If you are trying to upgrade to a liquid cooling solution, like an AIO or custom loop, it’s super important to make sure the radiator will fit correctly into the PC case.
Incorrect placement of the radiator will not only cause unwanted noise and vibrations but may also reduce the cooling efficiency.
To determine if a radiator will fit into your chassis, first check the radiator support of the PC case. Then, look over the radiator dimensions and find one that fits perfectly into the case. At the end, you should also check the radiator compatibility with other hardware components.
Find the Radiator Support of Your PC Case
To know if a radiator fits perfectly into your PC case, you should first know what case you have. Then, check its user manual or tech specifications online to find the radiator support.
For instance, I have a NZXT H510 mid-tower case. As such, I have to go to the NZXT official website and check the specs.
Upon surfing, I found that it had a front radiator support of 280 mm and a rear support of 120 mm. But hold on!
This does not necessarily mean that I can’t fit a radiator that measures more than 280 mm.
Rather, it means the case can accommodate a radiator with two fans that measure up to 140 mm each.
If the case specs say it supports a 280 mm radiator, it will obviously provide some extra room to fit the radiator body.
This basically indicates that the fan size and radiator size are not the same. Here’s another example for you to understand better.
As you can see, these are the specs of a DeepCool LS720 Liquid Cooler. It clearly mentions that its fan dimensions are 120x120x25 mm, while the radiator dimensions are 402x120x27 mm.
Since this cooler has three fans of 120 mm, a PC case that mentions its radiator support as 360 mm will easily take it in.
Check the Radiator Specs
Now that you know the radiator support of your PC case, let’s move forward to choose one. Similar to the PC case, you should also check the radiator specs to know if it is the right fit.
If you have already planned which cooling solution you will be using, brilliant! Now you just have to go to the official website of the manufacturer and gather the details.
Let me quickly share my experience regarding the radiator selection process.
I first had a plan to install the NZXT Kraken x63 cooler in my NZXT H510 case. But unfortunately, that did not work. Guess why?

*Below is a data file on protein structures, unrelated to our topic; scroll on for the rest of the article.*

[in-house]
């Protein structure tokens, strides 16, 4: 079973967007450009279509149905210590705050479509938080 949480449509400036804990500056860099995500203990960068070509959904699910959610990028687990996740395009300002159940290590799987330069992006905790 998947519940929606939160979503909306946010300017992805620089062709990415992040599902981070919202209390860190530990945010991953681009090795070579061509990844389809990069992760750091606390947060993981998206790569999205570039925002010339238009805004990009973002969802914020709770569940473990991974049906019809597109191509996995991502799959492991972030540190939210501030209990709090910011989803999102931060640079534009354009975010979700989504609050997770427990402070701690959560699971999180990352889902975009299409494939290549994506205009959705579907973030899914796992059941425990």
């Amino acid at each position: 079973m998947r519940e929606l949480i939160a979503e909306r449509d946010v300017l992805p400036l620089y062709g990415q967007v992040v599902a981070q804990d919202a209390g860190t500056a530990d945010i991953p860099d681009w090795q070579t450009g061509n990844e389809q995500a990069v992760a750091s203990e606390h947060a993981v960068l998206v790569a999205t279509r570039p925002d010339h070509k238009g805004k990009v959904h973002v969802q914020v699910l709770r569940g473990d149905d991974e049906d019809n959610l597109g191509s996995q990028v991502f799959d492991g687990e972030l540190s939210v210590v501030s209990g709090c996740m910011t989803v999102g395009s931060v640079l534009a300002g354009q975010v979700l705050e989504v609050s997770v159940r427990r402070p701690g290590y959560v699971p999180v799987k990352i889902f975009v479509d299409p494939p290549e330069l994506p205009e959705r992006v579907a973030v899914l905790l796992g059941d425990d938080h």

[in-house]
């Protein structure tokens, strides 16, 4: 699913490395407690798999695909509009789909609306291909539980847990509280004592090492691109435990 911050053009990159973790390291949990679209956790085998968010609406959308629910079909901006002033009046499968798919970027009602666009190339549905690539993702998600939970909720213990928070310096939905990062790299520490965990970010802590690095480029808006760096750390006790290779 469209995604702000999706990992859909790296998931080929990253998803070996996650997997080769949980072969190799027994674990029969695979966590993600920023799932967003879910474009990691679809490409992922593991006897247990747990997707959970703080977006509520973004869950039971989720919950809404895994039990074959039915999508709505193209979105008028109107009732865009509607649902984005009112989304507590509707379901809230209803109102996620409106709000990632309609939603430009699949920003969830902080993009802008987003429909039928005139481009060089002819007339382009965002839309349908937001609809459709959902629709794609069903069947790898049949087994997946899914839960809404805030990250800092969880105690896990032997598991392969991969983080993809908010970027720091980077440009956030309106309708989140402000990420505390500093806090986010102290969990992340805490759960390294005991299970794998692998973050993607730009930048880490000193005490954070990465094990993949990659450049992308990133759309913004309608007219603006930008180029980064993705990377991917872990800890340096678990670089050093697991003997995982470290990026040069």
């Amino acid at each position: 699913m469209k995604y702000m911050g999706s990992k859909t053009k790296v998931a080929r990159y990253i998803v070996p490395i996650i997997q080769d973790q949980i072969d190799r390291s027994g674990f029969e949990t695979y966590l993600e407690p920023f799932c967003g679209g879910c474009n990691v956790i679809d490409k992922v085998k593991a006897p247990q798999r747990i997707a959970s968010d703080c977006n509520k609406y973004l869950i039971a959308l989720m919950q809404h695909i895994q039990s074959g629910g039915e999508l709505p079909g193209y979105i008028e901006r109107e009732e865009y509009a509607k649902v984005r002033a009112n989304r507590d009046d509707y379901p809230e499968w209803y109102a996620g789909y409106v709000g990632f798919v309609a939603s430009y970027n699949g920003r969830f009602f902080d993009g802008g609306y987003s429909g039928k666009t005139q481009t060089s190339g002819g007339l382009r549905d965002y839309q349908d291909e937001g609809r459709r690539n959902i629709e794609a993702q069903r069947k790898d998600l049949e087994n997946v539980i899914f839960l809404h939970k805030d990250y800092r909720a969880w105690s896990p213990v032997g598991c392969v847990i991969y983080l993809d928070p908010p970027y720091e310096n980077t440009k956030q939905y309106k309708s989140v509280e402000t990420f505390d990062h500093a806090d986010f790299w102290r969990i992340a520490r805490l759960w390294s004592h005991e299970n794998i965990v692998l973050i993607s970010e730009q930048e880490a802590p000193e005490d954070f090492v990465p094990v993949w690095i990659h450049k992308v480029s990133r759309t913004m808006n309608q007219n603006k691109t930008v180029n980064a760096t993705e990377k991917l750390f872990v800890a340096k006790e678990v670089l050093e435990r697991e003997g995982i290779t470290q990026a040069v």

Obviously! It had quite a larger dimension of 143 x 315 x 30 mm that could not fit into the 300 mm clearance of my case. So, later, I had to opt for the CAPTAIN 240 WHITE cooler from GamerStorm that measured 274×120×27 mm and easily got into the case.
Check Radiator Compatibility With Other Components
While you are looking for radiator support in PC cases, you should equally be aware of the radiator compatibility with other components.
The radiator generally has a thickness of about 25 mm to 40 mm, with an additional 25 mm thickness of radiator fans. This means you will need at least 50 to 65 mm space to accommodate the entire radiator inside your PC case.
Make sure the radiator maintains enough clearance with the motherboard, RAM, GPU, or any other components in your system.
Coming to its placement, I suggest you install it either on the top or front of the PC case. Although rear and bottom placement is possible, it might not turn out well. Possibly, your GPU or PSU shroud will interfere if you choose to install it at the bottom.
Additionally, placing the radiator at the bottom can result in air bubble formation inside the CPU block, ultimately reducing the cooling efficiency.
Similarly, the I/O shield on the motherboard may prevent you from installing it on the rear of the PC case. But yes, most of them can house a 120mm radiator easily.
On the other hand, if you choose to install it at the top, motherboard clearance might be the issue. Most of the PC cases today only provide a headroom of about 25 to 30 mm above the motherboard, making it difficult to install it on the top as well.
I, personally think the best bet would be to install the radiator in the front of your PC case.
Having said that, there are also some high-end PC cases that support the multi-radiator configuration without any issues. For instance, the Fractal Meshify 2 XL and the Phanteks p500A.
As you can see, the Meshify 2 XL can house front and top radiators up to 480 mm, rear radiator of 120 mm, and bottom radiator up to 280 mm.
While at it, make sure you align the radiator fans correctly. They can either act as intake or exhaust fan depending upon the orientation.
Moving forward, do mind the length of the tubing as well.
For instance, if you are using a mini-itx motherboard in your mid-tower PC case, the distance between the water block or AIO pump and the radiator significantly increases, making the tube length insufficient. This may result in unwanted stretching of tubes, causing AIO leakage in the long run.